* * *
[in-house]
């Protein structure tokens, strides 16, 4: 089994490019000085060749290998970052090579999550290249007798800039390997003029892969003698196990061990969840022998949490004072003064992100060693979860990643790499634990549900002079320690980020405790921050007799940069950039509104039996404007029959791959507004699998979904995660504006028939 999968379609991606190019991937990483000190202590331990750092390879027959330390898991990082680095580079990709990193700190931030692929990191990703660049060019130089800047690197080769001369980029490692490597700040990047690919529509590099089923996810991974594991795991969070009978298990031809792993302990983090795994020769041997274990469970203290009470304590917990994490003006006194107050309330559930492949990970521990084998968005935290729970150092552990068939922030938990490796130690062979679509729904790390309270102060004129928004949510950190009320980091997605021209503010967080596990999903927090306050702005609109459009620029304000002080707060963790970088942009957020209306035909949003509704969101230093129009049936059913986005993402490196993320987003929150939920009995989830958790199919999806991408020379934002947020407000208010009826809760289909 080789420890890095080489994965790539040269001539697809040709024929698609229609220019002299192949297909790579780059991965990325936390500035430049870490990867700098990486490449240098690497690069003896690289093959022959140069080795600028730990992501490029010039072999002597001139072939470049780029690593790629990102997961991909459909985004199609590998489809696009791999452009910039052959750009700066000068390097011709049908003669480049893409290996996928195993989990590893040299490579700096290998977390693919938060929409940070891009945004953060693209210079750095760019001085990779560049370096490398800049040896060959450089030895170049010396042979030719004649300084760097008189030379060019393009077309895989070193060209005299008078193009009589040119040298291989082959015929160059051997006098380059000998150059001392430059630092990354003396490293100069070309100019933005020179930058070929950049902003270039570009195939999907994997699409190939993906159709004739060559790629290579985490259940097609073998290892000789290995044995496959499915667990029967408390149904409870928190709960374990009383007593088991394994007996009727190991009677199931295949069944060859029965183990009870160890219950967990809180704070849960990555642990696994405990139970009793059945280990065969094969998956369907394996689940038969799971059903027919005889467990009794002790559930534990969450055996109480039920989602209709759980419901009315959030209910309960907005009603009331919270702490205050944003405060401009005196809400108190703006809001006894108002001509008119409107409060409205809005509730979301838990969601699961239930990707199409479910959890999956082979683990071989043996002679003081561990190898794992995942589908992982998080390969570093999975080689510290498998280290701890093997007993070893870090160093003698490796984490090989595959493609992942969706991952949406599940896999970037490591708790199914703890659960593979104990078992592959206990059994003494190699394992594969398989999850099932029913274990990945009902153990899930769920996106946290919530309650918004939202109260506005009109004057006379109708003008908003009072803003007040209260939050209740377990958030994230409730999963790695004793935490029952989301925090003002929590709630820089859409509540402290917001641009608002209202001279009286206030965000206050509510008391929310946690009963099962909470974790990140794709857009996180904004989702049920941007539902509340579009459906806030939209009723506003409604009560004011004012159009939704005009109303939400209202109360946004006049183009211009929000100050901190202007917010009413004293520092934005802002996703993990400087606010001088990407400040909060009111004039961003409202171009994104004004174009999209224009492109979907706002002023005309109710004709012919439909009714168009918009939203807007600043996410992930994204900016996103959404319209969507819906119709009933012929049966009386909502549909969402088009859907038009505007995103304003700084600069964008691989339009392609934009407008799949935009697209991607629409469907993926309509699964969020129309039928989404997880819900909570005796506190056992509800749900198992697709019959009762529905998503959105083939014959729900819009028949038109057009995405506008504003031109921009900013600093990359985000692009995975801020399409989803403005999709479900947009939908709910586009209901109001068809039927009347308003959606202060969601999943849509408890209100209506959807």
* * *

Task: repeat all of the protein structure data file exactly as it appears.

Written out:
[in-house]
């Protein structure tokens, strides 16, 4: 089994490019000085060749290998970052090579999550290249007798800039390997003029892969003698196990061990969840022998949490004072003064992100060693979860990643790499634990549900002079320690980020405790921050007799940069950039509104039996404007029959791959507004699998979904995660504006028939 999968379609991606190019991937990483000190202590331990750092390879027959330390898991990082680095580079990709990193700190931030692929990191990703660049060019130089800047690197080769001369980029490692490597700040990047690919529509590099089923996810991974594991795991969070009978298990031809792993302990983090795994020769041997274990469970203290009470304590917990994490003006006194107050309330559930492949990970521990084998968005935290729970150092552990068939922030938990490796130690062979679509729904790390309270102060004129928004949510950190009320980091997605021209503010967080596990999903927090306050702005609109459009620029304000002080707060963790970088942009957020209306035909949003509704969101230093129009049936059913986005993402490196993320987003929150939920009995989830958790199919999806991408020379934002947020407000208010009826809760289909 080789420890890095080489994965790539040269001539697809040709024929698609229609220019002299192949297909790579780059991965990325936390500035430049870490990867700098990486490449240098690497690069003896690289093959022959140069080795600028730990992501490029010039072999002597001139072939470049780029690593790629990102997961991909459909985004199609590998489809696009791999452009910039052959750009700066000068390097011709049908003669480049893409290996996928195993989990590893040299490579700096290998977390693919938060929409940070891009945004953060693209210079750095760019001085990779560049370096490398800049040896060959450089030895170049010396042979030719004649300084760097008189030379060019393009077309895989070193060209005299008078193009009589040119040298291989082959015929160059051997006098380059000998150059001392430059630092990354003396490293100069070309100019933005020179930058070929950049902003270039570009195939999907994997699409190939993906159709004739060559790629290579985490259940097609073998290892000789290995044995496959499915667990029967408390149904409870928190709960374990009383007593088991394994007996009727190991009677199931295949069944060859029965183990009870160890219950967990809180704070849960990555642990696994405990139970009793059945280990065969094969998956369907394996689940038969799971059903027919005889467990009794002790559930534990969450055996109480039920989602209709759980419901009315959030209910309960907005009603009331919270702490205050944003405060401009005196809400108190703006809001006894108002001509008119409107409060409205809005509730979301838990969601699961239930990707199409479910959890999956082979683990071989043996002679003081561990190898794992995942589908992982998080390969570093999975080689510290498998280290701890093997007993070893870090160093003698490796984490090989595959493609992942969706991952949406599940896999970037490591708790199914703890659960593979104990078992592959206990059994003494190699394992594969398989999850099932029913274990990945009902153990899930769920996106946290919530309650918004939202109260506005009109004057006379109708003008908003009072803003007040209260939050209740377990958030994230409730999963790695004793935490029952989301925090003002929590709630820089859409509540402290917001641009608002209202001279009286206030965000206050509510008391929310946690009963099962909470974790990140794709857009996180904004989702049920941007539902509340579009459906806030939209009723506003409604009560004011004012159009939704005009109303939400209202109360946004006049183009211009929000100050901190202007917010009413004293520092934005802002996703993990400087606010001088990407400040909060009111004039961003409202171009994104004004174009999209224009492109979907706002002023005309109710004709012919439909009714168009918009939203807007600043996410992930994204900016996103959404319209969507819906119709009933012929049966009386909502549909969402088009859907038009505007995103304003700084600069964008691989339009392609934009407008799949935009697209991607629409469907993926309509699964969020129309039928989404997880819900909570005796506190056992509800749900198992697709019959009762529905998503959105083939014959729900819009028949038109057009995405506008504003031109921009900013600093990359985000692009995975801020399409989803403005999709479900947009939908709910586009209901109001068809039927009347308003959606202060969601999943849509408890209100209506959807």